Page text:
Will Mesa/Gallium3D Work With The Open-Source Doom 3?
Written by Michael Larabel in Linux Gaming on 17 November 2011. Page 7 of 7. 42 Comments

At 1280 x 1024, the Radeon X800XL was pushing out just 30 FPS while the Radeon HD 4550 and Radeon HD 6450 on the open-source driver could no longer push a playable frame-rate. Fortunately, the Radeon HD 2000 series and newer are still supported by the proprietary Catalyst driver, which can make this game playable on the lower-end hardware. The top-end card tested was the Radeon HD 4850, which was doing above 60 FPS at 1280 x 1024. The Radeon HD 4650 and other higher-end GPUs were all above 30 FPS. The Radeon X1950PRO on the "R300g" (rather than "R600g") was running at an average of 44 FPS.

At 1920 x 1080, the X1950PRO, HD 4770, and HD 5750 had fallen to around 30 FPS while the Radeon HD 3850 and Radeon HD 4850 were both still above 40 FPS. Again, if you are really after performance and the best visuals, the proprietary NVIDIA and AMD drivers are the only suitable options at this point.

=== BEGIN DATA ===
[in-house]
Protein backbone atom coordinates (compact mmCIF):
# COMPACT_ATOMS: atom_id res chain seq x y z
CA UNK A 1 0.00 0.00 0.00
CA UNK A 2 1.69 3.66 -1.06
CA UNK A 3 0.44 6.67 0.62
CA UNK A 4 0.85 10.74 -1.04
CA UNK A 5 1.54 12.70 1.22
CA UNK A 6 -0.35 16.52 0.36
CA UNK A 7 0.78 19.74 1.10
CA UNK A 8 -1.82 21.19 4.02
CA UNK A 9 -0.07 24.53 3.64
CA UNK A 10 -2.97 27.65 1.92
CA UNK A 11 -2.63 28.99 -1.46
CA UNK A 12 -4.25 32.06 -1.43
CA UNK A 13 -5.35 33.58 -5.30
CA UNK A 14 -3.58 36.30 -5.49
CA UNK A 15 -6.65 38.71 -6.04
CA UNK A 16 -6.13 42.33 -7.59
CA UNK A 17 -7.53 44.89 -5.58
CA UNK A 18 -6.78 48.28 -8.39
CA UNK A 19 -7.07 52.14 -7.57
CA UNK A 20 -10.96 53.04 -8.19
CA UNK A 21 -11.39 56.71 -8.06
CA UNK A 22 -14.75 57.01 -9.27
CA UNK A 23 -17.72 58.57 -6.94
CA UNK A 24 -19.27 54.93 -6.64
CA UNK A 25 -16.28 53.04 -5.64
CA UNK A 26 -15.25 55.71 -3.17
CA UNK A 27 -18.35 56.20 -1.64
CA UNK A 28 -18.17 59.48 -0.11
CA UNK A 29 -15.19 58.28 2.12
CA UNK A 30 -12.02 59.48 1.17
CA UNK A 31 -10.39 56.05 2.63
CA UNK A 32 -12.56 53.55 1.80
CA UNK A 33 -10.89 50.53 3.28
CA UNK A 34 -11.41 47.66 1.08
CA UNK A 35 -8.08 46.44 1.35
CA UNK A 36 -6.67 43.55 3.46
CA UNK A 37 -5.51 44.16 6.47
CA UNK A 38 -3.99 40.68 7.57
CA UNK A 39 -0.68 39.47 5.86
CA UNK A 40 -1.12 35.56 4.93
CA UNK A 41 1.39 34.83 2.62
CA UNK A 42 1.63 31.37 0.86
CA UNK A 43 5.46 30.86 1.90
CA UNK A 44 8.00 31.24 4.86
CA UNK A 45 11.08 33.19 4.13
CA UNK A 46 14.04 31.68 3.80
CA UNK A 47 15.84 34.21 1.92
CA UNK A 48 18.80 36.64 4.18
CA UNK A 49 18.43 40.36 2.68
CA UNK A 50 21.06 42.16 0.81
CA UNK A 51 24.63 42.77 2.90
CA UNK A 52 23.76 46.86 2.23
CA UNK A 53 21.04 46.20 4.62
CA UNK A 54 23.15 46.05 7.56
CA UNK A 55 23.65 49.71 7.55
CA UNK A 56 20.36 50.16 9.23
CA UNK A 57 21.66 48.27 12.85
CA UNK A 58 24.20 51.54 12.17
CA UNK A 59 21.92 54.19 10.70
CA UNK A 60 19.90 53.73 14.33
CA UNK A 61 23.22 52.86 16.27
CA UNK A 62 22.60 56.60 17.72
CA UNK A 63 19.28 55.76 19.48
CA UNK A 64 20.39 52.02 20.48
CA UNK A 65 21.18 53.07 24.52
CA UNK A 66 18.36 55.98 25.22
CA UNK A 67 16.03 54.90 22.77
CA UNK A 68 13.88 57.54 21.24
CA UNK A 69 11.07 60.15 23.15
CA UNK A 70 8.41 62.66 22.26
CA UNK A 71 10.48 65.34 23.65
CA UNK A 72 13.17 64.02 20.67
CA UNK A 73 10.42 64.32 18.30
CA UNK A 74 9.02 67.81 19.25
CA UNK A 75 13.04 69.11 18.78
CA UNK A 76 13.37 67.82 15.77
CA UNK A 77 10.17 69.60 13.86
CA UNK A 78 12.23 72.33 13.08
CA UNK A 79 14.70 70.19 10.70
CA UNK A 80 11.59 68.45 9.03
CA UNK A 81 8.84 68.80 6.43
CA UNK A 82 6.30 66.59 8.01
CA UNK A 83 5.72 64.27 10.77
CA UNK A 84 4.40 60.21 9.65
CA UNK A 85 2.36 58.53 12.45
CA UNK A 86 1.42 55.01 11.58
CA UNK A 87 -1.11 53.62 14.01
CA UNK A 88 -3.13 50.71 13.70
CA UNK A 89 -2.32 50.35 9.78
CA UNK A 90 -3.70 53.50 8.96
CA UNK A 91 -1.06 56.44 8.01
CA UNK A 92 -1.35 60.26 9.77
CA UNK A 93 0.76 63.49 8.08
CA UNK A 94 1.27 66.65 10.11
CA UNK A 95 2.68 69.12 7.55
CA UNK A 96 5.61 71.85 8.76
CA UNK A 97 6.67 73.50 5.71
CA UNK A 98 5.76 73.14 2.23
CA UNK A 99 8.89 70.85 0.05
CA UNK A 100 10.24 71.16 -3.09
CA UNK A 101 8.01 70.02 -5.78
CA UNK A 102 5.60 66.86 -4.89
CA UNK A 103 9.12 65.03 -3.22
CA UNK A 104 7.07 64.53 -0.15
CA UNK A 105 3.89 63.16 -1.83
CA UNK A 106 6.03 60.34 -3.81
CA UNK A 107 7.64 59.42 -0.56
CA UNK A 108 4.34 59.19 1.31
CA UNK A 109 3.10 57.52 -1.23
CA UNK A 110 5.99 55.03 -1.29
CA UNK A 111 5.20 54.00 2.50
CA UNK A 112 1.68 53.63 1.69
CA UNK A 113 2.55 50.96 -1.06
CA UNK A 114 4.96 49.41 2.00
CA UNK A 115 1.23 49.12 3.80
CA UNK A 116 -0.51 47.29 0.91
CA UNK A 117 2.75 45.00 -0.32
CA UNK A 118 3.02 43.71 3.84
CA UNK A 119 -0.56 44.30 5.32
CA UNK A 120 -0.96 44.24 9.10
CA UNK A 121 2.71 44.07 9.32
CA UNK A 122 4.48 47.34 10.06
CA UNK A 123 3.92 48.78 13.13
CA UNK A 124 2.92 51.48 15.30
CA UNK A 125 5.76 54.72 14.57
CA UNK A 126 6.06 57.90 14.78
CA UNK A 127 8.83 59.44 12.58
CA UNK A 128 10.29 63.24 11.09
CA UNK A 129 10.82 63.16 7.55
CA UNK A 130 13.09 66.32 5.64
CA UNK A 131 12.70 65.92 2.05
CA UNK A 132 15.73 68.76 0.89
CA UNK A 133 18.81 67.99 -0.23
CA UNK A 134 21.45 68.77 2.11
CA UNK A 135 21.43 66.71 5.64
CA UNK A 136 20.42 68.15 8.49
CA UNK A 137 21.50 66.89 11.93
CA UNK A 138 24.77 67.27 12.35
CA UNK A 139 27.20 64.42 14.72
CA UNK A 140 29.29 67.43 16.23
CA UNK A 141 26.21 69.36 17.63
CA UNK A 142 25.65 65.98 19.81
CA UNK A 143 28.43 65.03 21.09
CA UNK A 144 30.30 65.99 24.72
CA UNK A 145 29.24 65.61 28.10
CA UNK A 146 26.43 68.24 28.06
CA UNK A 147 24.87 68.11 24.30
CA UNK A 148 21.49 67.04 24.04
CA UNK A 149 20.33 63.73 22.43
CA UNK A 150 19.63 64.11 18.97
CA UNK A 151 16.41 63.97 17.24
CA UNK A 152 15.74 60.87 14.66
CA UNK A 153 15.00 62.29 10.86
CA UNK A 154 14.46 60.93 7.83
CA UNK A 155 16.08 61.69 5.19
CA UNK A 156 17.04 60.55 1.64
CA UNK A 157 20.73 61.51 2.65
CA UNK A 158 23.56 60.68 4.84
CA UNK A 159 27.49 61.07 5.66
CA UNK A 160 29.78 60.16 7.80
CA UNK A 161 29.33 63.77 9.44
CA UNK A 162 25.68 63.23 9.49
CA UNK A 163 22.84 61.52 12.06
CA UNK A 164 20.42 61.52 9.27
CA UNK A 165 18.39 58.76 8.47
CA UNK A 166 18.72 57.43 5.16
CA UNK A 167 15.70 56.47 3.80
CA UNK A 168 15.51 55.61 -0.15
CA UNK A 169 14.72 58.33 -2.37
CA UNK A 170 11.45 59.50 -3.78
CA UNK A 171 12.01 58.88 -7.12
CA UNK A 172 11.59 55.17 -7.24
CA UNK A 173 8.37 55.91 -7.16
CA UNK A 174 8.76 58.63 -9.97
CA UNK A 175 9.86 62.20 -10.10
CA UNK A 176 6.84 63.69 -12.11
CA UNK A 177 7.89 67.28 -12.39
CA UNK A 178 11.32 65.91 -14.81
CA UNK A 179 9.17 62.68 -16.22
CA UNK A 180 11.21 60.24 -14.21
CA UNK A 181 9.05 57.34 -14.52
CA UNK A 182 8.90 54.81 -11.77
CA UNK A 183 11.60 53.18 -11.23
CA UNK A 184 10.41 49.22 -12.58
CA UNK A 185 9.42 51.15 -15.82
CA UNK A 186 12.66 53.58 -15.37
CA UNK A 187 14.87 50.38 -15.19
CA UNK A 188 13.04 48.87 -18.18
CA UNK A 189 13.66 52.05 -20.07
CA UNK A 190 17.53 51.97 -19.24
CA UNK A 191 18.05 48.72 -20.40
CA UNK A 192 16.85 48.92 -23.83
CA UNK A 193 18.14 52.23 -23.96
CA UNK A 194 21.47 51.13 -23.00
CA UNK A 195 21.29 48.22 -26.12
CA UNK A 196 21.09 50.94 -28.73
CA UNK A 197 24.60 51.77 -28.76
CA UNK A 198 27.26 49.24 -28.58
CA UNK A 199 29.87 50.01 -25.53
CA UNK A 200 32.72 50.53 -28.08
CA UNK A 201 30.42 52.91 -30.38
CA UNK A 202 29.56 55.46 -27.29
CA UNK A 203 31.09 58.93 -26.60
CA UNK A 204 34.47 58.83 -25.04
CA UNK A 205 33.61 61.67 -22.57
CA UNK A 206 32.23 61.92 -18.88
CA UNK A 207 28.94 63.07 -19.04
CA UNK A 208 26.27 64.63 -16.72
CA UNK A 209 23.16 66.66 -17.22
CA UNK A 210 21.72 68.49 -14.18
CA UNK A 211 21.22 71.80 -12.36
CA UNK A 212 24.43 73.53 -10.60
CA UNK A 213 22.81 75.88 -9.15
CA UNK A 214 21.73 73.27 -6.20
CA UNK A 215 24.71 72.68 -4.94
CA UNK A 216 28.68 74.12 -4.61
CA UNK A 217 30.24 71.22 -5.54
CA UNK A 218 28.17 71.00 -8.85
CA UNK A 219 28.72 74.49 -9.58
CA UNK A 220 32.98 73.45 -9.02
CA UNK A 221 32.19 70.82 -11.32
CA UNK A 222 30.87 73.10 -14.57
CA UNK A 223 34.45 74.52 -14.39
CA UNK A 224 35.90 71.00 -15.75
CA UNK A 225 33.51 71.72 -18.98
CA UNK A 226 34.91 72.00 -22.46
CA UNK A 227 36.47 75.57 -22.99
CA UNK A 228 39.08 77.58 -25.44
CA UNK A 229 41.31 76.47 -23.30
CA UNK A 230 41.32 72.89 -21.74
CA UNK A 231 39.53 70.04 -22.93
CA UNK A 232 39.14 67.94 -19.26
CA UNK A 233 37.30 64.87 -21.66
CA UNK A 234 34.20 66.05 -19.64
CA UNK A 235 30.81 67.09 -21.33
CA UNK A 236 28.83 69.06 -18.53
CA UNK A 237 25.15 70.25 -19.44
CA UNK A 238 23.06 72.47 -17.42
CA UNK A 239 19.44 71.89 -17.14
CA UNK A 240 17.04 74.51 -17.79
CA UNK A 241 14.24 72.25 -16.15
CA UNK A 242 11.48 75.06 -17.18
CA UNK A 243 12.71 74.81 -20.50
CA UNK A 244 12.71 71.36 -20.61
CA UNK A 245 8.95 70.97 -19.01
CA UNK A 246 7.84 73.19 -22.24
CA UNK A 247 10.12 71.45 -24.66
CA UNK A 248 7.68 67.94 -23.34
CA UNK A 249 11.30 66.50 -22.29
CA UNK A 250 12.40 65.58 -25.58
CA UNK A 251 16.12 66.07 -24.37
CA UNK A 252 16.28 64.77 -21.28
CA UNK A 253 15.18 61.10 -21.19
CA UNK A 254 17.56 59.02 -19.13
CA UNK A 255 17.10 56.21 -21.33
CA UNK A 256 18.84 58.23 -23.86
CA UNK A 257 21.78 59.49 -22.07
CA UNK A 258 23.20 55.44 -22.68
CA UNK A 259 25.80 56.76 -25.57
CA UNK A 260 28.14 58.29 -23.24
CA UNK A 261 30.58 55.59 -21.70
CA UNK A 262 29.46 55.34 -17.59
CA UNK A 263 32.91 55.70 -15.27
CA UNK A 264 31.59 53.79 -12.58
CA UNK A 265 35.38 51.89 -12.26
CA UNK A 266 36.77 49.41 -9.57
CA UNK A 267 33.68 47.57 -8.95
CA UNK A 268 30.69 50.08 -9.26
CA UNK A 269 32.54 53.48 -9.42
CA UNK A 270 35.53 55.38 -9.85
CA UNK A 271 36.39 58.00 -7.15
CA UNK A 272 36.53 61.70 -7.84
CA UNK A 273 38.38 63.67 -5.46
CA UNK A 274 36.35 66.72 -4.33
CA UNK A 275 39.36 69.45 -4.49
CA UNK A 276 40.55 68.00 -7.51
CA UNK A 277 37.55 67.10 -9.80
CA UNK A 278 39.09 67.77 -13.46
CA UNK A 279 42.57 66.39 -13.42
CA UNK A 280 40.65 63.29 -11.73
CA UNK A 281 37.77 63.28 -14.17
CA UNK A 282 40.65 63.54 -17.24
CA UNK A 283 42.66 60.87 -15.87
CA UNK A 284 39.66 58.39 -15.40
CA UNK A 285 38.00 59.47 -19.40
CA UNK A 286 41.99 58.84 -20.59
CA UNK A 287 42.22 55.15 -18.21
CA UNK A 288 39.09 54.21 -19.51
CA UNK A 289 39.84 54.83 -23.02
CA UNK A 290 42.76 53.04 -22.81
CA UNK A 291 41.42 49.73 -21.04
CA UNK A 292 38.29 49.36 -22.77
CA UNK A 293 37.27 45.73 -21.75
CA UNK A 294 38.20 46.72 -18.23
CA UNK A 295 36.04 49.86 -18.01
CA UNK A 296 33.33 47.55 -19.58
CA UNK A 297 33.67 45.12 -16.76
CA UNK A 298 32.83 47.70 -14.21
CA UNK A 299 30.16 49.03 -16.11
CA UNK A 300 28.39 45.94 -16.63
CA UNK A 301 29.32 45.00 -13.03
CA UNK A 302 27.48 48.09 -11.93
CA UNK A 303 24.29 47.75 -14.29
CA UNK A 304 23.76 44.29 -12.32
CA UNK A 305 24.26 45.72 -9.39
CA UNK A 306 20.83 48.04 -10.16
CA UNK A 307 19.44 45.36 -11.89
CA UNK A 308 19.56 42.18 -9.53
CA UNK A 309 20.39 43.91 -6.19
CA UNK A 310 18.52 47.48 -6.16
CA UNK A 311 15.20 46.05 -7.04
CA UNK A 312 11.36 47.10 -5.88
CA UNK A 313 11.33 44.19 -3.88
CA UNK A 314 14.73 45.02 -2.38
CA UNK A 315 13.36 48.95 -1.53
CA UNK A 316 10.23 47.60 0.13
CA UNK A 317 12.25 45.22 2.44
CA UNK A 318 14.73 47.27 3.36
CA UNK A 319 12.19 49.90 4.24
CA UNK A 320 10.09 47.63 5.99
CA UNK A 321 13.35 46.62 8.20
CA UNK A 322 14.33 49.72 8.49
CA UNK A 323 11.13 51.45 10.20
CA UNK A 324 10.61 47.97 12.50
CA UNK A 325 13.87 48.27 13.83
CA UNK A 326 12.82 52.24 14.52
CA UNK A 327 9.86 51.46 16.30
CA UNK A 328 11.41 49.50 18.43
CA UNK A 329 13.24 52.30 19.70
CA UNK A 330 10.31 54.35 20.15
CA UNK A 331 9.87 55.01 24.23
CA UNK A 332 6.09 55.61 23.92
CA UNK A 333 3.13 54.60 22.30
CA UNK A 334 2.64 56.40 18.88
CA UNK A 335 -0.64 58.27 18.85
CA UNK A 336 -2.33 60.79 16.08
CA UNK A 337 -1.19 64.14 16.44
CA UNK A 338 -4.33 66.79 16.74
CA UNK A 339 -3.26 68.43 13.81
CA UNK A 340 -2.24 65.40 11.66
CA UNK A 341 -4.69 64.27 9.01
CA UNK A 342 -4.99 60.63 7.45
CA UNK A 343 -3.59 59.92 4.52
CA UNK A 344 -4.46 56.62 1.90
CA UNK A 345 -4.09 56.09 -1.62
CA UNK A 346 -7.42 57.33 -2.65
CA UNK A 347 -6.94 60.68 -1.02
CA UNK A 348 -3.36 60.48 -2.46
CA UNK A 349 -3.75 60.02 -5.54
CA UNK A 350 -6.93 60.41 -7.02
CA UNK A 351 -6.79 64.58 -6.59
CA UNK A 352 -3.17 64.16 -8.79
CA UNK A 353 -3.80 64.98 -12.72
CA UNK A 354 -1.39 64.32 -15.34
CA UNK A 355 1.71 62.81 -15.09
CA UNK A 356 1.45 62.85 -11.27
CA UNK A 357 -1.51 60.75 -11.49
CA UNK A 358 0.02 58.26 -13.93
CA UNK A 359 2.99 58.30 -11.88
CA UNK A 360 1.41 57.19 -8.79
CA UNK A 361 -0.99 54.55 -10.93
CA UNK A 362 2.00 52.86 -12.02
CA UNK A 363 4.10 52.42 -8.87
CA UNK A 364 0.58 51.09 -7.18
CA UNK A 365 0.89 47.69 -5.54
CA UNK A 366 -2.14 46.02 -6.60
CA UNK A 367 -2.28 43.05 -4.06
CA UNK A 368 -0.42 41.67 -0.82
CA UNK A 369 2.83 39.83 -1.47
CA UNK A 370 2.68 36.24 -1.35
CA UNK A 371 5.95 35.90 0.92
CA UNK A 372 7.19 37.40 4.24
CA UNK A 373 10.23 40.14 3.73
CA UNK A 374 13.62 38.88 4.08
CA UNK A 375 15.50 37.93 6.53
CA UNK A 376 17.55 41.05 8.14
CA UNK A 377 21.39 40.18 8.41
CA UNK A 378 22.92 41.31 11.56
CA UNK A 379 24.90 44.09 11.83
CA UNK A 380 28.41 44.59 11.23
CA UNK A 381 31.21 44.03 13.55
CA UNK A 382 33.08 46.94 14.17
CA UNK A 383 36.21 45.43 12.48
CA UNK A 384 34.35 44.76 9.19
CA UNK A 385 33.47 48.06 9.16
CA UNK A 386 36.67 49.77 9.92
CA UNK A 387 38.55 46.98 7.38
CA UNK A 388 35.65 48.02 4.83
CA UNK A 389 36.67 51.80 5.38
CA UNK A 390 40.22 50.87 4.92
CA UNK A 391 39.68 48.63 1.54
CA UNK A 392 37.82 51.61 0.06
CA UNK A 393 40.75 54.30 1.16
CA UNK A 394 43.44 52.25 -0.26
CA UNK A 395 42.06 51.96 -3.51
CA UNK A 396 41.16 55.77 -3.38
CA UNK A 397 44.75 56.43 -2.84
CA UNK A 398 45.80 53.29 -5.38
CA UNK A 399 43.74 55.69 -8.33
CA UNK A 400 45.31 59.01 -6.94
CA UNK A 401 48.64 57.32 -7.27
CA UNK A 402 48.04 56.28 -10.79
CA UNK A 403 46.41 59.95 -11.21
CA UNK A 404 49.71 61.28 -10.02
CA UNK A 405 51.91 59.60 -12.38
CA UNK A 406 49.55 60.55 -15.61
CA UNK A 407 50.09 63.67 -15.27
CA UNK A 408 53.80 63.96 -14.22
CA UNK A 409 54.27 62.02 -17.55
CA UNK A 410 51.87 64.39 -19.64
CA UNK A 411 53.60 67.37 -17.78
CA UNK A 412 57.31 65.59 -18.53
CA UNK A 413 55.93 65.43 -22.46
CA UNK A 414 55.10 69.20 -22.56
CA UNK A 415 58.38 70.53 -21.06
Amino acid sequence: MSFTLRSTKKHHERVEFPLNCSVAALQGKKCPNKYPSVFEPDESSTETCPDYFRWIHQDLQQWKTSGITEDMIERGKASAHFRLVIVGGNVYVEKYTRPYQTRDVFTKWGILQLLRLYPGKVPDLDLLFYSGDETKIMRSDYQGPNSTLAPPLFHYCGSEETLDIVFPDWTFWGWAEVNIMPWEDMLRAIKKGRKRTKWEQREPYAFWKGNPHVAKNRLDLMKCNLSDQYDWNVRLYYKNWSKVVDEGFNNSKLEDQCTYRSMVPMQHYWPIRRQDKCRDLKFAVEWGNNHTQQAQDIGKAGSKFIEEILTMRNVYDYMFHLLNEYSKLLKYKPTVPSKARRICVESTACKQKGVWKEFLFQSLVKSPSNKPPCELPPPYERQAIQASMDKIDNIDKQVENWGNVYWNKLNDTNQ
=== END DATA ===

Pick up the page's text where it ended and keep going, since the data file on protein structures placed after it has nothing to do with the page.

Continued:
When the open-source Doom 3 source-code is out there, more benchmarks will be done when the drop has occurred and as the Mesa/Gallium3D drivers continue to march forward with greater OpenGL support, out-of-the-box S3TC texture compression, and other features. There will also be numbers compared to the binary blobs as well as image quality comparisons, all by the Phoronix Test Suite with OpenBenchmarking.org. Test requests are also always welcome via Twitter.


Radeon Gallium3D doing Doom 3.

To sum up the situation for now, if wanting to run Doom 3 on open-source Linux graphics drivers, the best performance and stability is for now with the Radeon Gallium3D stack. There was never any lock-ups or other issues like was common for Intel and their classic Mesa driver on Sandy Bridge. Nouveau Gallium3D was also quite decent, but there seems to be a problem in the Fermi Gallium3D component delivering awful performance and overall the Nouveau support tends to be less optimized as AMD's open-source offering.

About The Author
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Michael Larabel is the principal author of Phoronix.com and founded the site in 2004 with a focus on enriching the Linux hardware experience. Michael has written more than 10,000 articles covering the state of Linux hardware support, Linux performance, graphics drivers, and other topics. Michael is also the lead developer of the Phoronix Test Suite, Phoromatic, and OpenBenchmarking.org automated benchmarking software. He can be followed via Twitter or contacted via MichaelLarabel.com.

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